The District Court identified McKithen's residual liberty interest, rather, as the right of meaningful access to state mechanisms for post-conviction relief-specifically, New York's clemency procedures. That meaningful access right, the District Court held, imposes some affirmative duty on the state as a matter of due process, which was the duty to disclose evidence for post-conviction DNA testing, provided that the disclosure and testing impose only negligible costs on the government; the evidence is in the government's possession; the testing is nonduplicative; and, assuming it yields exculpatory results, the testing would undermine confidence in the trial's outcome. McKithen II, 565 F.Supp.2d at 485. Applying the standard it announced, the District Court held that McKithen had been denied access to evidence in violation of his procedural due process rights when the New York Supreme Court rejected his petition for post-conviction DNA testing. Id. at 495. In particular, the District Court emphasized that the New York Supreme Court's interpretation of N.Y.Crim. Proc. Law § 440.30(1-a)(a) posed too great a risk of erroneously depriving McKithen of his right of meaningful access to clemency mechanisms because the state court did not assume that DNA testing would yield exculpatory results. Id. at 482-83. Because the New York Supreme Court did not make that assumption when it denied McKithen's motion for post-conviction DNA testing, the District Court determined that McKithen's due process claim was not collaterally estopped. Id. at 493.
The District Court also held that a prisoner is entitled to post-conviction DNA testing as a matter of substantive due process, provided that the government would incur negligible costs, and the testing, assuming it yields exculpatory results, would prove the prisoner's innocence beyond a reasonable doubt. Id. at 492. But, the District Court concluded, McKithen failed to meet that standard because “[e]ven exculpatory results of DNA testing conducted on the knife handle would fall far short of proving beyond a reasonable doubt that McKithen did not commit the crime.” Id. at 494 n. 67. In other words, McKithen was not entitled to relief on substantive due process grounds because any possible exculpatory DNA results would not outweigh the other inculpatory evidence and prove his innocence beyond a reasonable doubt.
Finally, the District Court addressed McKithen's remaining claims for relief. The District Court held that McKithen was not entitled to evidence as a matter of access to the courts in order to prove his innocence in New York Supreme Court pursuant to N.Y.Crim. Proc. Law § 440.10(1)(g). Id. at 494. As with its denial of McKithen's substantive due process claim, the District Court reasoned that, even if one assumed that DNA testing would yield exculpatory results, McKithen would not satisfy section 440.10(1)(g)'s standard for overturning a conviction: that the newly discovered evidence “would ‘probably change the result’ of a new trial.” Id. (quoting People v. Tankleff, 848 N.Y.S.2d 286, 300 (App.Div.2007)). The District Court rejected McKithen's Confrontation Clause claim and left undecided his Eighth Amendment claim. Id. at 492. This appeal followed.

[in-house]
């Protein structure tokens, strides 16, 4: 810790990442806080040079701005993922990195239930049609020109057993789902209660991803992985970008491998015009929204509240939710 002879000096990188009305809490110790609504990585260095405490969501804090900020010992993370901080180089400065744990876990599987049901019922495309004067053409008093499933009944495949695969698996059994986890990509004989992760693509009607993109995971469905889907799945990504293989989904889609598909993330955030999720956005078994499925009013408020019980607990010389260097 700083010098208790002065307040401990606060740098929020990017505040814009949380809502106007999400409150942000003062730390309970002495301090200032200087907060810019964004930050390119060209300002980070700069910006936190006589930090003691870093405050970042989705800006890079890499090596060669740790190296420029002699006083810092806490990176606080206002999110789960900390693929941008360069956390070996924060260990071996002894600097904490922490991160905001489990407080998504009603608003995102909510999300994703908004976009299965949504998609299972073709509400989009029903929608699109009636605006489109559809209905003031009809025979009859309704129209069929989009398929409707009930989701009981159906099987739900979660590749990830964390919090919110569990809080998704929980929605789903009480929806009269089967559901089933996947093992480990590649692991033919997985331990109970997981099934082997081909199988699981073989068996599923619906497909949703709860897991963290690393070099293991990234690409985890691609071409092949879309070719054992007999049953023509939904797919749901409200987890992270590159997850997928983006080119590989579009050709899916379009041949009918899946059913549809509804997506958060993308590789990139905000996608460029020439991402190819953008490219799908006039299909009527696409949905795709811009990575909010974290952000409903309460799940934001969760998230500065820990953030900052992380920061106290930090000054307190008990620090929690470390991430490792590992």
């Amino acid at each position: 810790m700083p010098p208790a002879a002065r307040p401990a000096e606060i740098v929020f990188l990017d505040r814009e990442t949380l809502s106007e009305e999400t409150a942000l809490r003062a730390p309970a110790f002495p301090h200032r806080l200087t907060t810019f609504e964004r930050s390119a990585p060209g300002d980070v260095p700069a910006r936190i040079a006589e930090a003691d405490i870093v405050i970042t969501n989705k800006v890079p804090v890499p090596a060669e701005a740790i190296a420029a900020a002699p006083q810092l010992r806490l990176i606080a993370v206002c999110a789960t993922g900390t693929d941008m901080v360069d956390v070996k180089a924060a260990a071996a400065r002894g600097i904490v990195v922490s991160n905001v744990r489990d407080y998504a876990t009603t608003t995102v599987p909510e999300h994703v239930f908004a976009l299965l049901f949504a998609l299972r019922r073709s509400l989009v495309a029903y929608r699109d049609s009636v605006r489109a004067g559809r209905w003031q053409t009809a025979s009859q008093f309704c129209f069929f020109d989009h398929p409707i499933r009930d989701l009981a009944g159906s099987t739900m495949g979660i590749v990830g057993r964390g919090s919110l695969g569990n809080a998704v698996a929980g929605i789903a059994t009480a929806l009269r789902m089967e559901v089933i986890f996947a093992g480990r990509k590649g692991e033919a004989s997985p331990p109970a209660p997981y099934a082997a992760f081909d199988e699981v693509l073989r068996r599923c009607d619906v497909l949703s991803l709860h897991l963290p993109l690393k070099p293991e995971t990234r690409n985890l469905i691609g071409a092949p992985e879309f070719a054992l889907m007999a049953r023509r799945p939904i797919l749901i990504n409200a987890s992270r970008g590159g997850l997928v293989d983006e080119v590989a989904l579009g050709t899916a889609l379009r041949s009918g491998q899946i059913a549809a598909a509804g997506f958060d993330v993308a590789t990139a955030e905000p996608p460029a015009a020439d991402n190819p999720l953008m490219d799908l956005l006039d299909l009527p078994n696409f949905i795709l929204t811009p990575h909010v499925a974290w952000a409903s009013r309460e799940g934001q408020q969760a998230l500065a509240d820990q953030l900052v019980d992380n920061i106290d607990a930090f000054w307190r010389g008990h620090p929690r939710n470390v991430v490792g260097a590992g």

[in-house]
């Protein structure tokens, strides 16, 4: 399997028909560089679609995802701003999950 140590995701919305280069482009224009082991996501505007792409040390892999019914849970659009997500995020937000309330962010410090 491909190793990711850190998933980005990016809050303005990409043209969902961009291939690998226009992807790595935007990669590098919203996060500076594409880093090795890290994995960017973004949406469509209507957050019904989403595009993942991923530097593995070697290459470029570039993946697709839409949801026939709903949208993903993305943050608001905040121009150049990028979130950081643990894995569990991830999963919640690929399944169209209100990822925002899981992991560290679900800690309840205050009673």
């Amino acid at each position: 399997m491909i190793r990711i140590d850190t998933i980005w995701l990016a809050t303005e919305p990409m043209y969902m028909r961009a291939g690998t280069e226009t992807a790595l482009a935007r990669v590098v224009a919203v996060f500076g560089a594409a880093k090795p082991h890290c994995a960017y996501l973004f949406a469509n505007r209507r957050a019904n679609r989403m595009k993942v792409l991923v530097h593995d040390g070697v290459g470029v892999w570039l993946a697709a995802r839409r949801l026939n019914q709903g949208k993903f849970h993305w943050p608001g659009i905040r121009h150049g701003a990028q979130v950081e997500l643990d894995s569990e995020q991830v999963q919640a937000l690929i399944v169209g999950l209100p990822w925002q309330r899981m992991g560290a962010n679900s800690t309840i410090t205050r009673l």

Brown raises three arguments for reversal: (1) the District Court's procedural due process analysis was incorrect, (2) McKithen's section 1983 action was untimely and barred by New York's statute of limitations, and (3) McKithen's action was precluded as a matter of collateral estoppel. In resolving this appeal, we assume, arguendo, that McKithen's suit is not barred by the statute of limitations or by preclusion doctrine. Instead, because recent Supreme Court precedent clearly controls the outcome of this appeal, we only address the merits of McKithen's due process claim, which we review de novo. Motorola Credit Corp. v. Uzan, 509 F.3d 74, 80-81 (2d Cir.2007). McKithen contends that section 440.30(1-a)(a) is unconstitutional on its face because it does not require state courts to assume that the DNA testing sought will produce exculpatory results. In the alternative, McKithen also argues that, even if the statute does require state courts to assume exculpatory results, the state court in his case violated procedural due process because it failed to make that required assumption. We consider each challenge in turn.
A. Facial due process challenge
In remanding this case for a decision on the merits, we assigned the District Court the unenviable task of determining the existence and contours of a constitutional right previously not recognized within our Circuit. The District Court produced an opinion notable for its careful attention to precedent and for the quality of its reasoning, which proved to be intricate and, in many ways, persuasive. But, while this appeal was pending, the Supreme Court decided District Attorney's Office for the Third Judicial District v. Osborne, 129 S.Ct. 2308 (2009). That decision addressed the question of prisoners' substantive and procedural due process rights to obtain evidence for post-conviction DNA testing and governs the disposition of this appeal.3
1. The facts and procedural history of Osborne